Vaughters follows the money. Another brownnoser......

Another one for whom the Armstrong doping was personal rather than about cleaning up the sport.
I get what you mean
well, I see a few on here and twitter for whom the Froome doping is personal, rather than about cleaning up the sport.
you call every cyclist out
many don´t
Not the Froome thread, but i disagree that it is personal like Armstrong. Froome has not *** any over (that i know of) like Armstrong and is only doing to a greater degree what those who have gone before have done. I dont blame him but i will call him what he is a doper and a cheat.

As for Vaughters, snakeoil salesman of the lowest order. He is not good enough to be chameleon just jumps ship to whatever looks like winning. Armstrong is gone a long time and the sport is no cleaner, but according to JV the bad man who shouted at him is gone so everything is A OK.
 
May 26, 2010
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more humour from one of cyclings biggest clowns

https://www.theguardian.com/sport/2018/jul/05/team-sky-tour-de-france-rival-education-first-chris-froome-jonathan-vaughters

Vaughters insisted cycling has cleaned up its act, despite many believing that little has changed since the Festina affair of 1998.
Really, how and where? All that has happended is one former rider, his DS and a couple of docs got busted. The docs are probably still working albeit at a distance.

“That’s just not reality,” he said. “I can say that all day long, but nobody’s going to believe it. It’s not true and I think anyone inside the sport with any genuine knowledge is going to say that’s not true. Unfortunately many people look at us all sceptically.
Yet snakeoil salesman cant give and any examples for anyone to believe. Earlier he claims that teams give a paltry $140K when he says it should be much higher. SO anti-doping way under funded, so how can be it be effective?

“I’m all for transparency once there’s an ADRV [anti-doping rule violation] under way. I think those should be almost like publicly open trials so that people can see the evidence. But when you’re trying to determine whether or not you’re even going to bring a case, then, come on …”
Transparency, this is laugh out loud, considering Danielson and Vaughters deafening silence.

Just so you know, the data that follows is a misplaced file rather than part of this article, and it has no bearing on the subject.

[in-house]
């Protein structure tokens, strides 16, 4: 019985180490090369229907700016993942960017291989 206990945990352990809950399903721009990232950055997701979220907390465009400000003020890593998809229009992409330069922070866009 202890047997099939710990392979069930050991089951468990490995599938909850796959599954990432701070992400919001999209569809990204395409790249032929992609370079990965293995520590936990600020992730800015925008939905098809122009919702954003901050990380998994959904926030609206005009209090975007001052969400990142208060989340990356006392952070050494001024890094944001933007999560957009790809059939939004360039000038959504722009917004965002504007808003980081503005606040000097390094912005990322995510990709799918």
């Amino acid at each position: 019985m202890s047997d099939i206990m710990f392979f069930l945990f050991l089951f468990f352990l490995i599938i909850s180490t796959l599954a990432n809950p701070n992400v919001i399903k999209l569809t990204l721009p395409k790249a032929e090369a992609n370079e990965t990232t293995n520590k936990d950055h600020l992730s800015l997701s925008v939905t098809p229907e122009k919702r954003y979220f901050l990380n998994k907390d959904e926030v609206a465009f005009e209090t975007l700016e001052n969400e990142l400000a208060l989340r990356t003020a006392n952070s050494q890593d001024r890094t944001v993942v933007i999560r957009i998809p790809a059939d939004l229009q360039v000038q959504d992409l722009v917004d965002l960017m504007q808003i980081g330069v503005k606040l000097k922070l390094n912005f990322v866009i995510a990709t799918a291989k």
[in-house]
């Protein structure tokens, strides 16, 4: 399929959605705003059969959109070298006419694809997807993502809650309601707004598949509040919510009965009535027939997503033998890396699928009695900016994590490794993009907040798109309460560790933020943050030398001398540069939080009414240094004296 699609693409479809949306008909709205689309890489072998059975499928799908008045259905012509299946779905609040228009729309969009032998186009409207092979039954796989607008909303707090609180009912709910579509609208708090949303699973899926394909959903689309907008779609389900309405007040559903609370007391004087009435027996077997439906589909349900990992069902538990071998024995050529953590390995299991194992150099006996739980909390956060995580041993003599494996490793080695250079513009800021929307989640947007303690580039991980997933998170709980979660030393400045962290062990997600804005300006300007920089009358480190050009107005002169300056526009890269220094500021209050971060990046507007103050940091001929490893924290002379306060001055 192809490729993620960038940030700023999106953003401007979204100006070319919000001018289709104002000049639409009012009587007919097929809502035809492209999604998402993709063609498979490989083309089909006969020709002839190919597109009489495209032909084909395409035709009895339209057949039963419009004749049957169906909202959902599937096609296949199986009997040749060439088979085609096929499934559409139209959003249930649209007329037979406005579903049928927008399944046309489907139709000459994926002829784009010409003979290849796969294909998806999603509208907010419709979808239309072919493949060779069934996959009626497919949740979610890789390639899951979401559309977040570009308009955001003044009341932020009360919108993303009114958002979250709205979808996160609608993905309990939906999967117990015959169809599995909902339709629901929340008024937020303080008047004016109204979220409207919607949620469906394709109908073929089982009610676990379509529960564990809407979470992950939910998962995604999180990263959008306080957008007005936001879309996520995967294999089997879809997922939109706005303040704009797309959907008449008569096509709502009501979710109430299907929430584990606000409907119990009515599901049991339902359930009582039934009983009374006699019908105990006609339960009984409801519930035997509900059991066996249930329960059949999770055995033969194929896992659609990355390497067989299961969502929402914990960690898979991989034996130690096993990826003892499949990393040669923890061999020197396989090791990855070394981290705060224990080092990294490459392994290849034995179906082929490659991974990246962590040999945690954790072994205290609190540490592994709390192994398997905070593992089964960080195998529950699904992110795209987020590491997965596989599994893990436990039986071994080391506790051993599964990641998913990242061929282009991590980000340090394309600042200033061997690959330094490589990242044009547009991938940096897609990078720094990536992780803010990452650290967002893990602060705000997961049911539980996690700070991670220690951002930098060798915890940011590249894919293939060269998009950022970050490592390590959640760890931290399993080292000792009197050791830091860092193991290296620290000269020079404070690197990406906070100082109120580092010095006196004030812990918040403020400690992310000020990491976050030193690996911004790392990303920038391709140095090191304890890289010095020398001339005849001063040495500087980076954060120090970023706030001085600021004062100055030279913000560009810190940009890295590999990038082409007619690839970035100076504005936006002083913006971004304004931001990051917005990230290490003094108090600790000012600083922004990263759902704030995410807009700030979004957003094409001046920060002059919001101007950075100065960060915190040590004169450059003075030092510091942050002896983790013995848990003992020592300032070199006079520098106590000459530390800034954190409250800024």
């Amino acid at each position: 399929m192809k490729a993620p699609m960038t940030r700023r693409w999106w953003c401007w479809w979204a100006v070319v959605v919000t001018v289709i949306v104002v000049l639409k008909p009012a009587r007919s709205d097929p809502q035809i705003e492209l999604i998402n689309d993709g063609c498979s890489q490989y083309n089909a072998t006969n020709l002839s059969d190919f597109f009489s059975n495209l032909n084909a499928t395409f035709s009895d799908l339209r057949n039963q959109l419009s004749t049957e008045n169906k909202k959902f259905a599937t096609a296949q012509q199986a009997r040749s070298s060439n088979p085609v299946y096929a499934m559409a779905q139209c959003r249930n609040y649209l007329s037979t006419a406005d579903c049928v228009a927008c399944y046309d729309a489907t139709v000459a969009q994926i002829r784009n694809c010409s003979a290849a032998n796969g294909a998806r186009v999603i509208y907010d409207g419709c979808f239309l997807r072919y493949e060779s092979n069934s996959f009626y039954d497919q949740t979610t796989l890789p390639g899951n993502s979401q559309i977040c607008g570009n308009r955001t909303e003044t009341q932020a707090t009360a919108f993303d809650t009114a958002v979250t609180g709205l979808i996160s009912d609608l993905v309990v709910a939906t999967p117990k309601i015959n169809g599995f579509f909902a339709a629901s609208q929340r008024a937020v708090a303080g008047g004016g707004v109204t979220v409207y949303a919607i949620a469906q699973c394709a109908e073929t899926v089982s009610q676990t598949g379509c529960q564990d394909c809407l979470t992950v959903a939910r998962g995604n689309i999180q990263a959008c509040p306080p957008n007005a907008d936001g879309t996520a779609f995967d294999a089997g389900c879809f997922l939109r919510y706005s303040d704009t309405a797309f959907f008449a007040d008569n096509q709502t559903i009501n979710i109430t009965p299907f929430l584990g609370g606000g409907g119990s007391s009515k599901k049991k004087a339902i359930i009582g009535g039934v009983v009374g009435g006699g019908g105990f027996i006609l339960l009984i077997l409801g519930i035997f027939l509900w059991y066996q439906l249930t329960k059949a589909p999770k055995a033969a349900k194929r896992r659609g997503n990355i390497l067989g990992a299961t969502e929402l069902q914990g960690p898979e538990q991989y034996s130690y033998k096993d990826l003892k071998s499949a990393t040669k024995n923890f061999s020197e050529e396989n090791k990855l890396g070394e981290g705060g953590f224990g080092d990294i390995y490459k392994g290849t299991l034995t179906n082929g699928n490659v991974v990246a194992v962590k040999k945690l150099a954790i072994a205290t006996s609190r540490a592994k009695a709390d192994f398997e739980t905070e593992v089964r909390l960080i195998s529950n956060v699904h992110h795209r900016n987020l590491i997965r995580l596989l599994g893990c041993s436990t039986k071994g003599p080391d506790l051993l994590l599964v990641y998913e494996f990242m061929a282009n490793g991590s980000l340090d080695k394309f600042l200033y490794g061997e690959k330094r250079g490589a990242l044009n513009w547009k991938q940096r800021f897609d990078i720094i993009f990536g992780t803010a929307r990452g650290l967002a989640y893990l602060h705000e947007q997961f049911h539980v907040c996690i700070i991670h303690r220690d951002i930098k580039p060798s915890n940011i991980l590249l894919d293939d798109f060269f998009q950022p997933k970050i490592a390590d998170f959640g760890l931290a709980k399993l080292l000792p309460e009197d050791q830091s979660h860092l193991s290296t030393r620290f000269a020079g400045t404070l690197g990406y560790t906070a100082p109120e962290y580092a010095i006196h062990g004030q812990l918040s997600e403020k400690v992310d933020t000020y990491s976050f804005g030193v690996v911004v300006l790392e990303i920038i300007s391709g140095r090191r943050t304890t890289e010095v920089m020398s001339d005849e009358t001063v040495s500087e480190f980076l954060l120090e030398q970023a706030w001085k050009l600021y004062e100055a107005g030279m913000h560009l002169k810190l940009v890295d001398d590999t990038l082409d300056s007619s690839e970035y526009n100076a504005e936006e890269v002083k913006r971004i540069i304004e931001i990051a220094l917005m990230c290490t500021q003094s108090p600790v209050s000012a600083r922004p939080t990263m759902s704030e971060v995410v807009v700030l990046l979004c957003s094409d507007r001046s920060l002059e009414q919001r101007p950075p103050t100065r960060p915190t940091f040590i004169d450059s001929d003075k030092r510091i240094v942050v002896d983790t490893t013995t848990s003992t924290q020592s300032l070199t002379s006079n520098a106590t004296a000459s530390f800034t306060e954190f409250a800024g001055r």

What a joke Vaughters is.
 
He's got a lot of score settling going on in his book. Guess a man like him feels he has a lot of scores to settle.

Not sure of its factual accuracy in places, mind you.

As for the denoument, where he makes a claim on your sympathy by coming out as having been diagnosed with Aspergers. Oi vey.
 
Okay, so, some food for thought for Clinicians. JV and the ABP. I couldn't be bothered mentioning this in the review, you can have it here:
Why do I defend it, if athletes are still blood doping, and the biological passport didn't catch them?

The biological passport, by nature, is not an exact device to detect doping. It is, instead, a method by which you look at the body's own parameters and observe if there are changes. It is indirect testing. It looks for smoke, not fire.

Simple. It was never designed to catch them. It was designed to prevent them from transfusing enough blood that it would actually make much of a difference. It isn't about catching people and burning them alive in public. It's about keeping the races fair as possible.

If the bio-passport's effect on the sport is that a blood doper transfuses 350ml of blood instead of 1 liter, well then, it's been effective in its job. I'll take a talented rider that is able to sleep at night over a stressed-out rider that just transfused 350ml of blood any day in a race.
 
Re:

fmk_RoI said:
Okay, so, some food for thought for Clinicians. JV and the ABP. I couldn't be bothered mentioning this in the review, you can have it here:
Why do I defend it, if athletes are still blood doping, and the biological passport didn't catch them?

The biological passport, by nature, is not an exact device to detect doping. It is, instead, a method by which you look at the body's own parameters and observe if there are changes. It is indirect testing. It looks for smoke, not fire.

Simple. It was never designed to catch them. It was designed to prevent them from transfusing enough blood that it would actually make much of a difference. It isn't about catching people and burning them alive in public. It's about keeping the races fair as possible.

If the bio-passport's effect on the sport is that a blood doper transfuses 350ml of blood instead of 1 liter, well then, it's been effective in its job. I'll take a talented rider that is able to sleep at night over a stressed-out rider that just transfused 350ml of blood any day in a race.